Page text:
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Snoring isn’t harmful to most people. However, it can be a symptom of a life threatening sleep disorder called sleep apnea, especially if it’s also accompanied by severe daytime sleepiness. Sleep apnea is marked by pauses in breathing while the person is asleep. People suffering from it generally wake up frequently during the night gasping for air. The pauses in breathing can strain the heart and cardiovascular system, and increase the risk of cardiovascular disease because it reduces the blood oxygen levels.
Snoring on a regular basis has also been associated with hypertension. Obesity and a large neck can contribute to sleep apnea. It can be treated so if you’re a man or a woman who snores loudly and frequently and if you or your partner notice pauses in your breathing while you’re asleep, you should consult your physician.
No. Sleep experts say most adults need 7-9 hours of sleep per night for optimum performance, health and safety. When we cut a few hours of sleep out of our routine, we accumulate sleep debt that we need to "pay back." You should, however make up for lost sleep but do it by adding a couple of hours of sleep each day until you have made up for lost sleep and try to do it by going to bed earlier rather than sleeping later so you’re still able to wake up at the same time. If you’re paying back your sleep debt by napping, take a nap every day and don’t nap too long.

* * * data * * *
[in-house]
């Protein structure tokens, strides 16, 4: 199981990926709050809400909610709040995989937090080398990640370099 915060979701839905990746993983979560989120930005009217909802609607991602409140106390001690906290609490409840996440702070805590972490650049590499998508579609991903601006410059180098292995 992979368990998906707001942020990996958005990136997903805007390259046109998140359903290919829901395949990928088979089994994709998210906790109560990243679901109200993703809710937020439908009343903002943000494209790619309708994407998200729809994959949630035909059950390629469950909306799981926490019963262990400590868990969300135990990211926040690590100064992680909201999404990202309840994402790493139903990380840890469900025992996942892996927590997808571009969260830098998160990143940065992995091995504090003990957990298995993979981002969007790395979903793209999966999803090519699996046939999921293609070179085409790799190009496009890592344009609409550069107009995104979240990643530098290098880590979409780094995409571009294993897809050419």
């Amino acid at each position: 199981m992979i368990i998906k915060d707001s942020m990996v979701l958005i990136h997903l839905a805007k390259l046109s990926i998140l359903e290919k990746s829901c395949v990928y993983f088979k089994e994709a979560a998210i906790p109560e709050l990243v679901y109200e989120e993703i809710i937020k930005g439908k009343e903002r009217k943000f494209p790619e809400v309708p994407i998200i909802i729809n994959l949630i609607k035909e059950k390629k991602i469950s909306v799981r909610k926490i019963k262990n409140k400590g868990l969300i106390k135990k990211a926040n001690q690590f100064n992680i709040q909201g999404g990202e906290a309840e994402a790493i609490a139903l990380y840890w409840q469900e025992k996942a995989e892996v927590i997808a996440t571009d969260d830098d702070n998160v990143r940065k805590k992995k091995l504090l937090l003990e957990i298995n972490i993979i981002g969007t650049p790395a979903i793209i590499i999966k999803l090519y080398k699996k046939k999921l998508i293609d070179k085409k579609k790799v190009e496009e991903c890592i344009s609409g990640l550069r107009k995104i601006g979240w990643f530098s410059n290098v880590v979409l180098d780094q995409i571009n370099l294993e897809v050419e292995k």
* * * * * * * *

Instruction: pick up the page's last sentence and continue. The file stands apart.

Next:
Remember that sleep deprivation has been linked to other problems such as obesity, high blood pressure, moodiness, decreased productivity, as well as safety issues it can cause the individual and others. Make sure you’re getting enough uninterrupted sleep each night by paying attention to your mattress. It should feel comfortable to you and provide proper support. 6 hours of uninterrupted sleep is better than 8 hours of fragmented sleep.
No. According to sleep experts, teens need 8 ½ - 9 ¼ hours of sleep each night. Also, their biological clocks naturally keep them awake later into the evening and keep them sleeping later into the morning. As a result, many teens come to school sleepy because they’re body is telling them they should be sleeping, and not because they’re lazy.
Insomnia is characterized by a number of symptoms. Difficulty falling asleep is one symptom associated with insomnia. Others may include waking up too early and not being able to fall back asleep, frequent awakenings in the middle of the night, and waking up feeling tired or unrefreshed. It can also be associated with a medical or psychological/psychiatric problem and can often be treated. If you experience symptoms of insomnia more than a few times a week and it impacts your daytime functions, you should discuss the symptoms with your physician.